Trevor Holder defends Grand Manan park cuts
Tourism department is seeking an outside company to run Anchorage Provincial Park
Tourism Minister Trevor Holder is defending his department’s decision to cut 13 employees at Anchorage Provincial Park on Grand Manan, saying the facility was losing money.
The provincial government announced it was laying off the Anchorage Provincial Park staff last week and was looking for an outside company to operate the provincial park.
Holder said the decision was made as the provincial government faces difficult financial times.
"We didn't make money on the park and it was one of those ones that we would have subsidized," Holder said.
"That's why, you know, I think we need to have an opportunity to look at ways we can find another opportunity, outside the box, to operate it."
Without a third party to run the facility, Holder said he doesn't know if the park will be open at the end of May when the season begins.
The decision to cut staff at the provincial park on Grand Manan comes at the same time the Department of Transportation announced a reduction of sailings of the Grand Manan ferry.
A provincial government review of the Grand Manan Adventure's daily runs found the 85-car ferry is operating at only 40 per cent of capacity.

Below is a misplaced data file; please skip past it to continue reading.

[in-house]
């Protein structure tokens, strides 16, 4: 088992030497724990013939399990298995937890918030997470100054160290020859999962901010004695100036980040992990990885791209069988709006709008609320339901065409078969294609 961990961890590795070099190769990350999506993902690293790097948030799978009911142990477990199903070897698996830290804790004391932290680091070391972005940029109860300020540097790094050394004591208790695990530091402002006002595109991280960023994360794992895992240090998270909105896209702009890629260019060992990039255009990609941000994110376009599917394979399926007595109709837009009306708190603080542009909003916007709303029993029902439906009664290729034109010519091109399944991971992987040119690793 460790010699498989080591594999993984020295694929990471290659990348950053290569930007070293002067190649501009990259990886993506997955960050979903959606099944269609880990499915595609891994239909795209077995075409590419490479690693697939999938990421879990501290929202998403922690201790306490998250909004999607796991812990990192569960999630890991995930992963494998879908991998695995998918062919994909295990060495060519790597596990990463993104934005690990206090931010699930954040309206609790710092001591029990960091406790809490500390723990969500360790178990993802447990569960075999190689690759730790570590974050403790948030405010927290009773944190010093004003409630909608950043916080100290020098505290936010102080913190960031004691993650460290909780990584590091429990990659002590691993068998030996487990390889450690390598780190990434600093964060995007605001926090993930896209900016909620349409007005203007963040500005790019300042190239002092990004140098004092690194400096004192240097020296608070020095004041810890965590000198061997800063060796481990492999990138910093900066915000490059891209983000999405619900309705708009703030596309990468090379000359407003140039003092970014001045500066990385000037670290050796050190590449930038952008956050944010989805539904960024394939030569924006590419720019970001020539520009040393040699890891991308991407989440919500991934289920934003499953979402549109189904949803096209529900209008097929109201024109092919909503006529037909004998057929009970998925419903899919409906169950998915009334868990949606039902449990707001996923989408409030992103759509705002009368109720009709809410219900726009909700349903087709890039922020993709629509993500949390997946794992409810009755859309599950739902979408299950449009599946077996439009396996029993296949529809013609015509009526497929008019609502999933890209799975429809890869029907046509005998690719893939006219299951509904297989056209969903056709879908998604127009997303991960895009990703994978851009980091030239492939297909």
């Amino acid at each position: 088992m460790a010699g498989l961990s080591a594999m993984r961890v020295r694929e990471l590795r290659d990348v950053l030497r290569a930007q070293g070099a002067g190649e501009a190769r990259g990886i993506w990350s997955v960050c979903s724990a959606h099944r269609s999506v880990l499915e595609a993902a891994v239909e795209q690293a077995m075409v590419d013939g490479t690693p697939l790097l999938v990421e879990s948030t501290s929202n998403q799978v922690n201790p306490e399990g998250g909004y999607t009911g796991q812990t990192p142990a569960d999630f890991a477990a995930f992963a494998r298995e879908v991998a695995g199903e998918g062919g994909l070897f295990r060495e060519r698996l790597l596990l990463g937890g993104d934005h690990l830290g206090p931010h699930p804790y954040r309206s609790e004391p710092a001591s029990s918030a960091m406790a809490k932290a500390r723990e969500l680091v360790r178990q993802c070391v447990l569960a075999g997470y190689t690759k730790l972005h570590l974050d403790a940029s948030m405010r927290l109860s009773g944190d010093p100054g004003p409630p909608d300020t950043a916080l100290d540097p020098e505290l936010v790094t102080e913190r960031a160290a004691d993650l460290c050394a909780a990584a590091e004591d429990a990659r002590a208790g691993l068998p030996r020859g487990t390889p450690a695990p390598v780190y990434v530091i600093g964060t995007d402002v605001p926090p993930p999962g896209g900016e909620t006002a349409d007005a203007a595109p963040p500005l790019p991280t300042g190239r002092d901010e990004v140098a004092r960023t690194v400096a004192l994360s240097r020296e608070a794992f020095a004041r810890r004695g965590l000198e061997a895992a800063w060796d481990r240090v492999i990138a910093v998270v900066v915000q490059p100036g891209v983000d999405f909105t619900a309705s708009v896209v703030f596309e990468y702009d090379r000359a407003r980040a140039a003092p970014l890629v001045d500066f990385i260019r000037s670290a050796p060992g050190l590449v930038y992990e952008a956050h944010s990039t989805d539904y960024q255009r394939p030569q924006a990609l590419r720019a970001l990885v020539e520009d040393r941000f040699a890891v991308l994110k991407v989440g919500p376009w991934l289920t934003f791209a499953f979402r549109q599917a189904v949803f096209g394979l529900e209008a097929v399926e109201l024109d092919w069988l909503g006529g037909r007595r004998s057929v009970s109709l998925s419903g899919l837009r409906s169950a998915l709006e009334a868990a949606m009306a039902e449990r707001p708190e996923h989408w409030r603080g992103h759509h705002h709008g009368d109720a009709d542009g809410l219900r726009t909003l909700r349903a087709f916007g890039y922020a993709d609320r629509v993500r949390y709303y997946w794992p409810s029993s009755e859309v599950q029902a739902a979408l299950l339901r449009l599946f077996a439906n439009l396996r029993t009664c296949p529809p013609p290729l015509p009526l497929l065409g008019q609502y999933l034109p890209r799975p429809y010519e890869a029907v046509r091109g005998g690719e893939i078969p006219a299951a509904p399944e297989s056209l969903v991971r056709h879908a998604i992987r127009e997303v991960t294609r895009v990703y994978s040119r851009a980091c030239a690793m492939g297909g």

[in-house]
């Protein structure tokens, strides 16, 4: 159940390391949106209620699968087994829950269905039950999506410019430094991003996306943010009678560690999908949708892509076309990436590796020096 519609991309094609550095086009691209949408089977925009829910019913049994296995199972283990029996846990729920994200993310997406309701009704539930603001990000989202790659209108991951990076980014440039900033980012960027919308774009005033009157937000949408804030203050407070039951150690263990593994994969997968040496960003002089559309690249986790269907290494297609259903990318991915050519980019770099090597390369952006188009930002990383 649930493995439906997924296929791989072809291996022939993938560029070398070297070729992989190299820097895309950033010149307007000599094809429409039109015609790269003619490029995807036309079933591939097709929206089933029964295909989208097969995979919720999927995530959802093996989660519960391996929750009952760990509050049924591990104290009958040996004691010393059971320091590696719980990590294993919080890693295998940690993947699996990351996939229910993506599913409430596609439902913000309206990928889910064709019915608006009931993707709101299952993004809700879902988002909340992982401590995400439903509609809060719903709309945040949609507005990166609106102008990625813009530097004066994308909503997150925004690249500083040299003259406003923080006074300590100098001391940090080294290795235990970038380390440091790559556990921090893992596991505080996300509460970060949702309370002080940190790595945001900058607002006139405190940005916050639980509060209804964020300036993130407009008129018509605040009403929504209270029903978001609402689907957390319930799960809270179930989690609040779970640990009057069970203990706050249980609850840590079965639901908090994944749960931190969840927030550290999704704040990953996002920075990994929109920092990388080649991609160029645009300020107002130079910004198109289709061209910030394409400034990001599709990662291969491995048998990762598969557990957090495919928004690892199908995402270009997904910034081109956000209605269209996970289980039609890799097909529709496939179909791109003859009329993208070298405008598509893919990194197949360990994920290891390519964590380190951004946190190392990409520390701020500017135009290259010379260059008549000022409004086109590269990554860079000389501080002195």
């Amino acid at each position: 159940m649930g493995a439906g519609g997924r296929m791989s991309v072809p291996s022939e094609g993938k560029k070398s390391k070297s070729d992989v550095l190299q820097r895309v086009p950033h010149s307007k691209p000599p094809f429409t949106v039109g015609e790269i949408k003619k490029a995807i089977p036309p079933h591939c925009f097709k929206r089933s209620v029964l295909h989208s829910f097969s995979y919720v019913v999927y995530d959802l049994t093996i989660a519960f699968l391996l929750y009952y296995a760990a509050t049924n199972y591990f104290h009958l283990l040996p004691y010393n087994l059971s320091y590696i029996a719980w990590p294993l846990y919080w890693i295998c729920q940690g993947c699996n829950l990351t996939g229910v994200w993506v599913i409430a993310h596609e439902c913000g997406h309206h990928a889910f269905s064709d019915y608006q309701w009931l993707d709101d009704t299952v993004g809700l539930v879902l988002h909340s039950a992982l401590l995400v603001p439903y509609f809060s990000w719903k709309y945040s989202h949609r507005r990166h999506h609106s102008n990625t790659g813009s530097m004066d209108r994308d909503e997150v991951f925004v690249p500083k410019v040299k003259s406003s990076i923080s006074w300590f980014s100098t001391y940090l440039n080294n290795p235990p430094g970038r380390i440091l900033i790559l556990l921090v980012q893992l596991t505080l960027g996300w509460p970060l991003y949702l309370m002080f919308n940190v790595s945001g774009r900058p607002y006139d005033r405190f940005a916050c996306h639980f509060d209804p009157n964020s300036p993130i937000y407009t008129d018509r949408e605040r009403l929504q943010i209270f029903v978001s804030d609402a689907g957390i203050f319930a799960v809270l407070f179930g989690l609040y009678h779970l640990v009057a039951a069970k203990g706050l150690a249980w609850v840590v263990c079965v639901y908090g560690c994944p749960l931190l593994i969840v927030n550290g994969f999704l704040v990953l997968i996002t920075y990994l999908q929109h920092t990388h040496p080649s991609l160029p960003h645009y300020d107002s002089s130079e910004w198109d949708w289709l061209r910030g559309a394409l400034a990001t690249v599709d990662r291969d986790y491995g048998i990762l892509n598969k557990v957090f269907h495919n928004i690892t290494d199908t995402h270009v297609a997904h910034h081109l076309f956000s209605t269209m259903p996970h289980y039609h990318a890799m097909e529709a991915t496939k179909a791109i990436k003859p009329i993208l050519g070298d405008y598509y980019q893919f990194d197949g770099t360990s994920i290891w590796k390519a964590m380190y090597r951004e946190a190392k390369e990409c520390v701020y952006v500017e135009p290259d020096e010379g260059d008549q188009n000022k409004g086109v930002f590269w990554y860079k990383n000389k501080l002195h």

As a result, the provincial government is cutting the number of round trips between the island and the mainland during the summer months to six from seven. The winter schedule will be reduced to three round trips instead of four.
The department is also looking at increasing the crossing time between Blacks Harbour and Grand Manan to two hours from an hour-and-a-half.
Waiting in line for the ferry to Grand Manan, Gene Gillies said he was angry about the reductions in ferry service.
"It's terrible. We have so many doctors’ appointments and we can't make the 5:30 p.m. boat and we have to get the last boat," Gillies said.
Liberal MLA Rick Doucet, whose Charlotte-The Isles riding includes Grand Manan, said the provincial government is going to hurt island residents’ ability to work.
"Jobs over there are very minimal unless you leave the island. And now here's the case with less number of trips going back and forth. Forget about working on the mainland," he said.